I obtained the optical light curve of 3C 273 QSO from the MAST repository off the K2 mission and plotted it by making the FITS into a CSV file through Pandas dataframe and plotting the obtained columns using lightkurve package in Python.

The SAP_FLUX and the PDCSAP_FLUX vs the Time gives a gradual steep slope but when the steepness is over and the slope is climbing up, the steepness is very dramatic, in the sense, that it's very precipitous and not gradual like how it should be.

I am attaching the image of a part of the light curve. My teacher was quick to spot that but I totally missed it while including it in my project. Thanks.

EDIT: Since my question is not clear as pointed out in the comments (apologies for it!), I will reformulate it. My question is that why are the curves rising so precipitously (as seen in the image) and when they are coming down from the peak the change is gradual and slow. Shouldn't both of them be rising and falling gradually? enter image description here

  • 2
    $\begingroup$ Can you edit your question to actually provide a concrete question you'd like someone to answer? As is, you have no actual question for someone to address in your post. $\endgroup$
    – zephyr
    Commented Oct 14, 2021 at 15:24
  • $\begingroup$ If your question is about the origin of this, you'd habe to understand whether such brightness - changes would be normal when symmetric and what processes drive brightness variations in such objects. If neither seems to provide an answer look for instrumental effects, possible only affecting this observations or a few around that time or region $\endgroup$ Commented Oct 14, 2021 at 17:26
  • $\begingroup$ I made an edit to address the question directly. Thanks for pointing out. $\endgroup$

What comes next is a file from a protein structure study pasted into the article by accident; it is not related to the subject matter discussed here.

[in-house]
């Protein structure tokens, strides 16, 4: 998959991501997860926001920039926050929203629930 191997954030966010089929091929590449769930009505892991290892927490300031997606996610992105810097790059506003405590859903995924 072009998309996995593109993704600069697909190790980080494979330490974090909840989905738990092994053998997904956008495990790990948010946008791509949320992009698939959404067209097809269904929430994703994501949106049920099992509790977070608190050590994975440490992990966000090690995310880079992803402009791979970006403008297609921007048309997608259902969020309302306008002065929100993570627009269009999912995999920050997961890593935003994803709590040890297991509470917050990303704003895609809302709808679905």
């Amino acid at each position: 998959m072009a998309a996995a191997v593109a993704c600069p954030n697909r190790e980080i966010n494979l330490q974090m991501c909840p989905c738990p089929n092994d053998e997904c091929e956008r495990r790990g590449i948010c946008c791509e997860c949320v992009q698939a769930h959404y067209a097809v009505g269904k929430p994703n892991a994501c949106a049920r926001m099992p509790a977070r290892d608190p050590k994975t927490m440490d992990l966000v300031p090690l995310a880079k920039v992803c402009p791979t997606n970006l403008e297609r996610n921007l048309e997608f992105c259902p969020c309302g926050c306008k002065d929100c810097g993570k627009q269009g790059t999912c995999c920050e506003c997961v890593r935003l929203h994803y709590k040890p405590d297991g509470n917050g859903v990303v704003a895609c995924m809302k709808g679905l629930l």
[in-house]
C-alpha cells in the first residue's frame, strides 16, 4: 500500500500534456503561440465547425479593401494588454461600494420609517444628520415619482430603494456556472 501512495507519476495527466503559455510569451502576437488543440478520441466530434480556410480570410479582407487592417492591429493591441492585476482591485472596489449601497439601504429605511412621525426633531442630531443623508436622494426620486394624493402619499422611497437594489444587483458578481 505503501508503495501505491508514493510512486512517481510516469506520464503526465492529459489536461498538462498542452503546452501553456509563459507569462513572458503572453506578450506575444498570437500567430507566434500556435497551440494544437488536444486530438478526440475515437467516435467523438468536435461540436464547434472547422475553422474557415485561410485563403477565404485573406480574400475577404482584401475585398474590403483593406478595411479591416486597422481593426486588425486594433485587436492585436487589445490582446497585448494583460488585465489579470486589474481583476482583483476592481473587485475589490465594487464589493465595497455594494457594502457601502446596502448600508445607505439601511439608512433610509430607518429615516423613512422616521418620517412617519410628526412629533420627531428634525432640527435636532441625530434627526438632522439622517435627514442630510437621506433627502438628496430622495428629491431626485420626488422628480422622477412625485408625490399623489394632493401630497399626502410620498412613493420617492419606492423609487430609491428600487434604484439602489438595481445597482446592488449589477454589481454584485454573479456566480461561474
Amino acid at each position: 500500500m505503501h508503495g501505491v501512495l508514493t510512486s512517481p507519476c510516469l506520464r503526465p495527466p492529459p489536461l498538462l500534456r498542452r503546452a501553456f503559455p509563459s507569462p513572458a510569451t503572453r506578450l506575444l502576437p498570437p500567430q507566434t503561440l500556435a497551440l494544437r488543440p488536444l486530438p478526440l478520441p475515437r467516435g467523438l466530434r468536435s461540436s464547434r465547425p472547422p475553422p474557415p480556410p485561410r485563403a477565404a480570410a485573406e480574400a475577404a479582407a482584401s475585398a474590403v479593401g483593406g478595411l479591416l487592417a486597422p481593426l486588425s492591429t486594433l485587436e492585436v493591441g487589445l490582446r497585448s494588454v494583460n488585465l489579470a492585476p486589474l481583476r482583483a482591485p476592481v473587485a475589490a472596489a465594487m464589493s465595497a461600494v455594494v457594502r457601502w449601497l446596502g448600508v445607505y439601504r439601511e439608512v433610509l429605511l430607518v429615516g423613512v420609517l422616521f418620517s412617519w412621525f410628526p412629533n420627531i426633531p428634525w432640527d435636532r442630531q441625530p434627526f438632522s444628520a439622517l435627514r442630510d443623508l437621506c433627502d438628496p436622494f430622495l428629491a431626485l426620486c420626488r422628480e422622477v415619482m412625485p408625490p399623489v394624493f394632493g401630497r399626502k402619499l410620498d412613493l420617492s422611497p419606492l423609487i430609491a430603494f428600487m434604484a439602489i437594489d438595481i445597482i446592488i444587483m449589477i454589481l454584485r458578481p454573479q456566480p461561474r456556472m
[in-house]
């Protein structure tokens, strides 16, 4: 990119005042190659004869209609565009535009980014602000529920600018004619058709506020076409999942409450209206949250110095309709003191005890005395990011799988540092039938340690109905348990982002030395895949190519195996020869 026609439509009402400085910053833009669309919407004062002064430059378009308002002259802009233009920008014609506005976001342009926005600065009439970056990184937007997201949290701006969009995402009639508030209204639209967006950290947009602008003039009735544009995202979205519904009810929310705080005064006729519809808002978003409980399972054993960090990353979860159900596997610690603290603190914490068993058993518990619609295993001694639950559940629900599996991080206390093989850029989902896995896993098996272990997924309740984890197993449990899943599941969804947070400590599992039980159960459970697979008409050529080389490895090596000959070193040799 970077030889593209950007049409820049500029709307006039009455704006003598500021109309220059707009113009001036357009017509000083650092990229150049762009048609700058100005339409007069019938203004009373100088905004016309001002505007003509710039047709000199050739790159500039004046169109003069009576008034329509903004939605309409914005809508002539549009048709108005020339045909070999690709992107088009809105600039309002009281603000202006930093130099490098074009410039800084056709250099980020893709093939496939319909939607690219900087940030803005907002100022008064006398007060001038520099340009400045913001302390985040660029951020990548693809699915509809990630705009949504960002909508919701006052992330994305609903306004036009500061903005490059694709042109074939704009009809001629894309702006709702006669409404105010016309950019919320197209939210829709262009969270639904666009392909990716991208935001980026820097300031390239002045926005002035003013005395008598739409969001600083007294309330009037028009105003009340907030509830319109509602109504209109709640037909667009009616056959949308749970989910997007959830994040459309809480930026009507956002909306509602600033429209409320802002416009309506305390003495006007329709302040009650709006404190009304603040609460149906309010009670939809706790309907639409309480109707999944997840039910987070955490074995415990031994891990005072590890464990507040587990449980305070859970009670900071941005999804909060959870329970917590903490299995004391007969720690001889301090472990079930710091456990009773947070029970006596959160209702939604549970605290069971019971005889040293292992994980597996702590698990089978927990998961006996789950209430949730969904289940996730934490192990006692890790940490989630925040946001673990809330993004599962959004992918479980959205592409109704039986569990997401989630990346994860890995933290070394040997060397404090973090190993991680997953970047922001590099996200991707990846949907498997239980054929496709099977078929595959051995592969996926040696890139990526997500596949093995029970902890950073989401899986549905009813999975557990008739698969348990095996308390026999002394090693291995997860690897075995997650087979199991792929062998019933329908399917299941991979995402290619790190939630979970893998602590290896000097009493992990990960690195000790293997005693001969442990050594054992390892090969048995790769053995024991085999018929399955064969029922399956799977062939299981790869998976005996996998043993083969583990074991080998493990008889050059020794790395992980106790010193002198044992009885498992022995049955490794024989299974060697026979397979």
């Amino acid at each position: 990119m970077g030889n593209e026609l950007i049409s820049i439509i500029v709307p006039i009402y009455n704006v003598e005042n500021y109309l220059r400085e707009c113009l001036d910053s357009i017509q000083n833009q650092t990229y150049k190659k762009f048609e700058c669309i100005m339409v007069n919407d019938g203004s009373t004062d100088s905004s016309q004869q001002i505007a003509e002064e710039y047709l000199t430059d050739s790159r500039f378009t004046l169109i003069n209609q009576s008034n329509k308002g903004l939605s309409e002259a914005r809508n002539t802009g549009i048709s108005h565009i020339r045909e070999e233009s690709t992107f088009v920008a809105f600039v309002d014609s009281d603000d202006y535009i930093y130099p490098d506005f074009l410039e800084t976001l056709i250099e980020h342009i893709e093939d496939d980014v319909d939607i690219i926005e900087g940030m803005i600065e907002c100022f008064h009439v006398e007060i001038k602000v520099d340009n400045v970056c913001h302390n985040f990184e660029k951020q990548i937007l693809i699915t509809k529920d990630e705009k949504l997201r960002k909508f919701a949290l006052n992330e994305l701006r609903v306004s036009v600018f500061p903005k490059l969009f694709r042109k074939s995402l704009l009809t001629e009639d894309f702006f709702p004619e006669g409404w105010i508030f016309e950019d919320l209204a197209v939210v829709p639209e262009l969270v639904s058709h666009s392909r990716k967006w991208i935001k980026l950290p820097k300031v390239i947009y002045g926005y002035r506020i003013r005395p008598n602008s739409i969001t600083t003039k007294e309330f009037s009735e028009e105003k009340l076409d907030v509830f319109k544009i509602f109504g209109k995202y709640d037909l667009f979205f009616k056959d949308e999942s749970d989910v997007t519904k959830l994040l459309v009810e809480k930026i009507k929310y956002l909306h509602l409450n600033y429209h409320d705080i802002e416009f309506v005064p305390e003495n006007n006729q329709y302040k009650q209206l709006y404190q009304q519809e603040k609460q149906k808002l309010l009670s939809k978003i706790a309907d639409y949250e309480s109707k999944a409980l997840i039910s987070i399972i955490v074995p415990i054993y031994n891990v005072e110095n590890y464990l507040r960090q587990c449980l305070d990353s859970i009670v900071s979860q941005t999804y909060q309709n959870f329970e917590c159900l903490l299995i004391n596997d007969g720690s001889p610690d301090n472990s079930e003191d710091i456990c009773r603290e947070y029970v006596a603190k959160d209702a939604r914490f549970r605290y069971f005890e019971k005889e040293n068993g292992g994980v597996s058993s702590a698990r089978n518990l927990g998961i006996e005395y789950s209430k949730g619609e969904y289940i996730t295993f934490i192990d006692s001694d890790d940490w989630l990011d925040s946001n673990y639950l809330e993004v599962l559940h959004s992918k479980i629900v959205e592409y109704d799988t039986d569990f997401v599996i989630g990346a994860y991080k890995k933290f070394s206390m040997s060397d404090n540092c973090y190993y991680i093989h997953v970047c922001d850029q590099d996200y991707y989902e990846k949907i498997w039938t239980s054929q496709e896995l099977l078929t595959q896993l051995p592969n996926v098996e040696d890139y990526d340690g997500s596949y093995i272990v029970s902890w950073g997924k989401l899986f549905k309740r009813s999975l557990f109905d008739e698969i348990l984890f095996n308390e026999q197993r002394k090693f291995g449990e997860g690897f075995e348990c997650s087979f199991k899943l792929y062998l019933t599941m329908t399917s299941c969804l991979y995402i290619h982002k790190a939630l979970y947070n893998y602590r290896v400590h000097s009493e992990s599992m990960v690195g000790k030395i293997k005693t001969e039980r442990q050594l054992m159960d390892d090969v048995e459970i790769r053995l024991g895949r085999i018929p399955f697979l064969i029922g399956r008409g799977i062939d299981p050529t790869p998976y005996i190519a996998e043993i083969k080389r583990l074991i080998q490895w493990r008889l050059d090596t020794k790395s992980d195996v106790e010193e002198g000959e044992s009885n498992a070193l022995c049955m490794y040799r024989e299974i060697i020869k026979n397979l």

– mnuizhre
    Commented Oct 15, 2021 at 14:04
  • $\begingroup$ I see that the light curve has been smoothed out to some extent, how separated are the individual data points? Is the steep jumps transition from one data point to another? $\endgroup$
    – Justin T
    Commented Oct 15, 2021 at 16:20
  • $\begingroup$ QSOs show variability in flux in the observer's frame the spikes indicate the variability in the optical regime. The gradual fall show the decrease and the rise show the increase in the observed fluxes. $\endgroup$
    – mnuizhre
    Commented Oct 16, 2021 at 3:38

1 Answer 1


While I am not really familiar with Kepler, there is the following paper by Vanderburg & Johnson, where they explain:

Extracting raw photometry and centroid positions from the K2 images results in flux and position time series characterized by jagged features occurring several times a day. Figure 1 shows an example of a “raw” light curve and image centroid positions for a 10th magnitude K2 target. The position of the star on the detector drifts on time scales of hours and then is quickly corrected back to its starting point when the spacecraft thrusters fire. The changes in position introduce significant artifacts into the raw K2 photometry, which must be corrected in order to achieve the photometric precision characteristic of the original Kepler Mission.

enter image description here

So it seems that this is just a result of the reduced pointing accuracy introduced after Keppler lost two of its four reaction wheels. The paper also goes into detail how to correct for this behavior.


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